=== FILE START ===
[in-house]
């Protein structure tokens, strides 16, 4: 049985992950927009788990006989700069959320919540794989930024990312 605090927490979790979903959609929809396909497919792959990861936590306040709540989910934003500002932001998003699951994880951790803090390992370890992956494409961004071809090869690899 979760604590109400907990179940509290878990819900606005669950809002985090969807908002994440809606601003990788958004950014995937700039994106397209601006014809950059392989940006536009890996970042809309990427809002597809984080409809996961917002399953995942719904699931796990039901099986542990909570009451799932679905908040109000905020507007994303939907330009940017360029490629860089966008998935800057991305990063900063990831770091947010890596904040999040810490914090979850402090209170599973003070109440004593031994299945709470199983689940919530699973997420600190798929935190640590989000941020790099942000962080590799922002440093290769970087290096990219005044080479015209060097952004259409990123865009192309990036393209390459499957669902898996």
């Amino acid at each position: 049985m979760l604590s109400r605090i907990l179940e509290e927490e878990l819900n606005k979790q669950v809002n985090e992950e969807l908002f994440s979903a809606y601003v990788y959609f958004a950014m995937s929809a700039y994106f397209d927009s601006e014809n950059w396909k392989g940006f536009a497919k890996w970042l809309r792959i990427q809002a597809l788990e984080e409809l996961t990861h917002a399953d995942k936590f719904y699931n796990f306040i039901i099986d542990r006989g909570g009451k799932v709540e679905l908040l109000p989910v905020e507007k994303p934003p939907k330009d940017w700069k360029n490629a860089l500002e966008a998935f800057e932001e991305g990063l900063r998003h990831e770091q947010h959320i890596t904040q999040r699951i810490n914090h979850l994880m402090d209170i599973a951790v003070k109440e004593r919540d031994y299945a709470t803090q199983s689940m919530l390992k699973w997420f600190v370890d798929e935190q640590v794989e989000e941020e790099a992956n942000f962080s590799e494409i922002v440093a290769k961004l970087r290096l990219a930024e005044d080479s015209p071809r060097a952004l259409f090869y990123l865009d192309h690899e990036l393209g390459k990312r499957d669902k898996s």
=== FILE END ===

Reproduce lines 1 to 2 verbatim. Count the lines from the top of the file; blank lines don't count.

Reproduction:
[in-house]
């Protein structure tokens, strides 16, 4: 049985992950927009788990006989700069959320919540794989930024990312 605090927490979790979903959609929809396909497919792959990861936590306040709540989910934003500002932001998003699951994880951790803090390992370890992956494409961004071809090869690899 979760604590109400907990179940509290878990819900606005669950809002985090969807908002994440809606601003990788958004950014995937700039994106397209601006014809950059392989940006536009890996970042809309990427809002597809984080409809996961917002399953995942719904699931796990039901099986542990909570009451799932679905908040109000905020507007994303939907330009940017360029490629860089966008998935800057991305990063900063990831770091947010890596904040999040810490914090979850402090209170599973003070109440004593031994299945709470199983689940919530699973997420600190798929935190640590989000941020790099942000962080590799922002440093290769970087290096990219005044080479015209060097952004259409990123865009192309990036393209390459499957669902898996």